The Atlanticist

Article published on June 8, 2004
community published
Article published on June 8, 2004

This article has not been vetted by an editor at Paris HQ

Europeans are betting that a Kerry administration will jumpstart relations with the US. But will that be enough to transform the country's unpopular foreign policy?

He is the sort of American Europeans like, an internationalist who believes in dialogue and consensus building. On John Kerry, Europe is pinning its hopes for a return to the way things were before Florida (the state who allowed Bush to be elected), before Iraq, before George W. Bush ever entered the White House. The resume of the Massachusetts Senator reads like a dream for anyone hoping to rekindle the "old alliance." The offspring of a patrician New England family, raised by a diplomat father who helped reconstruct post-war Europe, he went to school in Switzerland, apparently speaks French and Italian, and even has a French cousin. Those credentials are a lush contrast compared to the flat planes of Crawford, Texas. More importantly, it’s material Europeans can work with and which, some like to believe, will rekindle limping transatlantic relations.

A coming shift ?

But beneath the appealing veneer, is America's foreign policy really going to be that different under John Kerry? Can Europe really expect a fundamental shift? Or is the "you are either with us or against us" doctrine here to stay? Guillaume Parmentier of the Institut Français des Relations Internationales (IFRI) expects a Kerry administration to be completely different to the Bush one. He explains that with Kerry at the helm "there would be no deliberate effort to undermine European unity as was the case over Iraq." Kerry's foreign policy would be more in line with Secretary of State Colin Powell's internationalist approach, explains Parmentier, by steering clear of Paul Wolfowitz's neo-conservative clique or the nationalist embrace of the Defence Secretary Donald Rumsfeld and Vice President Dick Cheney. Even though a Kerry administration is bound to be more Euro-friendly, it would be utopic to believe that it will fundamentally alter US foreign policy. At the base of how America conducts its international relations, is an unmatched military, economic and, some might even argue, cultural dominance.

"Terrorism forms the alpha omega of America's foreign policy"

In the end, dialogue and international co-operation is nice but it won't prevent the US from pursuing its own agenda even if it sometimes riles its European allies. "With a Bostonian administration replacing a Texan one they think that everything will return to the way it was before," explains conservative Parisian MP Pierre Lelouche. Europeans, according to him, have yet to fully understand the post-9/11 reality. "Terrorism right now" he says, "forms the alpha omega of America's foreign policy" and will dictate how it conducts its foreign affairs for years to come.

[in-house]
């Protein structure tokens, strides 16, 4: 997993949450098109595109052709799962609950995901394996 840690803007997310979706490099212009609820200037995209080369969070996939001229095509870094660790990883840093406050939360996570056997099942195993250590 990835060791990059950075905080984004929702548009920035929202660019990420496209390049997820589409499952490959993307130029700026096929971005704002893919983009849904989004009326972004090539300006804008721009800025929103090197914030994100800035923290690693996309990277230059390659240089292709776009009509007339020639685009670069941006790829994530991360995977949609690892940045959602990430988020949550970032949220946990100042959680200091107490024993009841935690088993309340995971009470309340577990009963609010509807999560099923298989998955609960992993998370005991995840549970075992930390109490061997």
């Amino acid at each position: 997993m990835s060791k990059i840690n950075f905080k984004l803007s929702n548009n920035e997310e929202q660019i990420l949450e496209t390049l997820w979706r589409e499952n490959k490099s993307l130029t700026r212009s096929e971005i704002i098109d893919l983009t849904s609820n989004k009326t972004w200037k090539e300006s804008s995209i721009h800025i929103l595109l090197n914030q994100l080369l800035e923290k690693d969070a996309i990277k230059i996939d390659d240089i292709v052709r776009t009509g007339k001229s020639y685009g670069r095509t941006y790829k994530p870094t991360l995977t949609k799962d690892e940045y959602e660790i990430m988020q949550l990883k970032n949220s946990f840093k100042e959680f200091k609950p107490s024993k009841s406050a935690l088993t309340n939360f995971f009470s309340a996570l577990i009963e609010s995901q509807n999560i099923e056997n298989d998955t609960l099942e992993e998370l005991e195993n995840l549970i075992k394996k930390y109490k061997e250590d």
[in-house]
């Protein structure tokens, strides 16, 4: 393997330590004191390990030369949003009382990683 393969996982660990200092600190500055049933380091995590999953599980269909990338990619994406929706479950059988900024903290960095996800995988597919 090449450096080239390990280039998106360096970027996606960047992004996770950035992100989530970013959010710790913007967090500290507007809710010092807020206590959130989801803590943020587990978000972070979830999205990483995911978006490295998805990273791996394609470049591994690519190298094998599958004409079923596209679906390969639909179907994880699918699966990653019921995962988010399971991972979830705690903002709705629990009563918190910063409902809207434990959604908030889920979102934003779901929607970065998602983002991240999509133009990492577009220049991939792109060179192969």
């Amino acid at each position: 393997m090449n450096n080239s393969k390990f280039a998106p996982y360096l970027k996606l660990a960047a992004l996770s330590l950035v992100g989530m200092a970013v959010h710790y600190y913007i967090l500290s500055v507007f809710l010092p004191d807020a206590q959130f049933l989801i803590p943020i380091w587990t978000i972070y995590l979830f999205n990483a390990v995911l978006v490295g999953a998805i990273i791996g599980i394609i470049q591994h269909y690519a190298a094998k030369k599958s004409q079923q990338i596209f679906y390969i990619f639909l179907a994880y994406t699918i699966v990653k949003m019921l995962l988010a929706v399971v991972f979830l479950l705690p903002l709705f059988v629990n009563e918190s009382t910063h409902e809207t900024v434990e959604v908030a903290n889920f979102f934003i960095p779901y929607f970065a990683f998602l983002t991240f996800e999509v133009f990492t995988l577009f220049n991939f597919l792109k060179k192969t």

Ironically, to begin to understand what America's foreign policy could be like under a Kerry administration one needs to look no further than the current White House. In recent weeks Bush and his British sidekick have cajoled the United Nations into a new resolution over the transfer of power in Iraq. In exchange they have pledged greater UN oversight. And using the 60th anniversary of the D-day landings as a backdrop, it has worked hard to rekindle relations with its European allies. Word for word that just about sums up what John Kerry has pledged he would do if elected president.

"America's dominance is here to stay"

Although America's frivolity for international co-operation took shape on the rubble of the World Trade Centre, it certainly did not begin when Bush II walked into the oval office. Already under Bill Clinton, one of the most popular American presidents in Europe, the US had opted out of crucial international agreements like the international ban on land mines, and had bargained hard over the Kyoto protocol on gas emissions. The reality is that even if Kerry wins in November and the US strengthens relations with Europe "at the end of the day it will still be able to do what it wants to do, " notes Guillaume Parmentier of IFRI. In a recent television interview former French foreign minister Hubert Védrine went further, warning that until Europe forms a real, cohesive alternative power, America's unilateral dominance "is here to stay."